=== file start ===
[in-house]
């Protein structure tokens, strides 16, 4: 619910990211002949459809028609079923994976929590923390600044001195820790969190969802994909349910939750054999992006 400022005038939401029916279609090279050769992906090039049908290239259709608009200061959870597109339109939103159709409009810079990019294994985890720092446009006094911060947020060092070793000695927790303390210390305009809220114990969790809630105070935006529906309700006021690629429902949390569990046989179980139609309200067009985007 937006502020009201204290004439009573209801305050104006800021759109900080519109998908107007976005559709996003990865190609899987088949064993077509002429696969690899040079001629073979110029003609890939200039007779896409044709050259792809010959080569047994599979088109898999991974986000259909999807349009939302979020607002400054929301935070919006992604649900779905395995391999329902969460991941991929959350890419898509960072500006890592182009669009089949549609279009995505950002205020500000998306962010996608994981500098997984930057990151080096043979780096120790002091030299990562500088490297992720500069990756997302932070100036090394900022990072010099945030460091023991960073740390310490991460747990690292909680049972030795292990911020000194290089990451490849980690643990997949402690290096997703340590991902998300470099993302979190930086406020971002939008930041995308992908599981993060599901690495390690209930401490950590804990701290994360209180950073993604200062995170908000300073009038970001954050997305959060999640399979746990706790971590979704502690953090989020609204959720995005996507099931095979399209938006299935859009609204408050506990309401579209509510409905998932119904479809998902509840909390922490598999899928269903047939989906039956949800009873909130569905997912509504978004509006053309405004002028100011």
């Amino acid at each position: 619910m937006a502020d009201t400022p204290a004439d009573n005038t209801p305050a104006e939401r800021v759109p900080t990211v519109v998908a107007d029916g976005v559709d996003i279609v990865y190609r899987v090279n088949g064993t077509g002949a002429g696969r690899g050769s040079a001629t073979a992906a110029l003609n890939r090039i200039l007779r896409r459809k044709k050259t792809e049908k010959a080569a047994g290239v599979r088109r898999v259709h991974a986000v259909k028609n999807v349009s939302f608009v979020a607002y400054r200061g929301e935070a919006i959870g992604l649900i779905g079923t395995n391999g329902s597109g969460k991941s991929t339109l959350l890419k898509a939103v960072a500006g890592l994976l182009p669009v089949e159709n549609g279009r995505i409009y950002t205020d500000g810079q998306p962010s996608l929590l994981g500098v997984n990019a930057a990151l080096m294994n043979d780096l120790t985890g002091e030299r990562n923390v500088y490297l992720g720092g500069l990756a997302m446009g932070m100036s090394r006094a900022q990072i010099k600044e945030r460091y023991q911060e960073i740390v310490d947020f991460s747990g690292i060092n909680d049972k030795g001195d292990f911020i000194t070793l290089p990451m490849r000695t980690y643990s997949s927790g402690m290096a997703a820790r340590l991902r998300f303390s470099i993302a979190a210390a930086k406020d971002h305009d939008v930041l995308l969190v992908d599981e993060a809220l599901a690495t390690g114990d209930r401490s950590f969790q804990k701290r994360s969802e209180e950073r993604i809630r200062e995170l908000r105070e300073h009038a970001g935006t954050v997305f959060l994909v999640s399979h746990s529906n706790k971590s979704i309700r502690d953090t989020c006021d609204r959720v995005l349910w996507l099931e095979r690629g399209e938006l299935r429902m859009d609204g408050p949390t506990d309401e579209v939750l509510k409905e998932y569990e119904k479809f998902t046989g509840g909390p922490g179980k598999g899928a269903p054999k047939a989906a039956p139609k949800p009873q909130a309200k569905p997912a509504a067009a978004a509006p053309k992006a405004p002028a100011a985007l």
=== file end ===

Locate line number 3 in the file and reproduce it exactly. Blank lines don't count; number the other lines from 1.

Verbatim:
């Amino acid at each position: 619910m937006a502020d009201t400022p204290a004439d009573n005038t209801p305050a104006e939401r800021v759109p900080t990211v519109v998908a107007d029916g976005v559709d996003i279609v990865y190609r899987v090279n088949g064993t077509g002949a002429g696969r690899g050769s040079a001629t073979a992906a110029l003609n890939r090039i200039l007779r896409r459809k044709k050259t792809e049908k010959a080569a047994g290239v599979r088109r898999v259709h991974a986000v259909k028609n999807v349009s939302f608009v979020a607002y400054r200061g929301e935070a919006i959870g992604l649900i779905g079923t395995n391999g329902s597109g969460k991941s991929t339109l959350l890419k898509a939103v960072a500006g890592l994976l182009p669009v089949e159709n549609g279009r995505i409009y950002t205020d500000g810079q998306p962010s996608l929590l994981g500098v997984n990019a930057a990151l080096m294994n043979d780096l120790t985890g002091e030299r990562n923390v500088y490297l992720g720092g500069l990756a997302m446009g932070m100036s090394r006094a900022q990072i010099k600044e945030r460091y023991q911060e960073i740390v310490d947020f991460s747990g690292i060092n909680d049972k030795g001195d292990f911020i000194t070793l290089p990451m490849r000695t980690y643990s997949s927790g402690m290096a997703a820790r340590l991902r998300f303390s470099i993302a979190a210390a930086k406020d971002h305009d939008v930041l995308l969190v992908d599981e993060a809220l599901a690495t390690g114990d209930r401490s950590f969790q804990k701290r994360s969802e209180e950073r993604i809630r200062e995170l908000r105070e300073h009038a970001g935006t954050v997305f959060l994909v999640s399979h746990s529906n706790k971590s979704i309700r502690d953090t989020c006021d609204r959720v995005l349910w996507l099931e095979r690629g399209e938006l299935r429902m859009d609204g408050p949390t506990d309401e579209v939750l509510k409905e998932y569990e119904k479809f998902t046989g509840g909390p922490g179980k598999g899928a269903p054999k047939a989906a039956p139609k949800p009873q909130a309200k569905p997912a509504a067009a978004a509006p053309k992006a405004p002028a100011a985007l």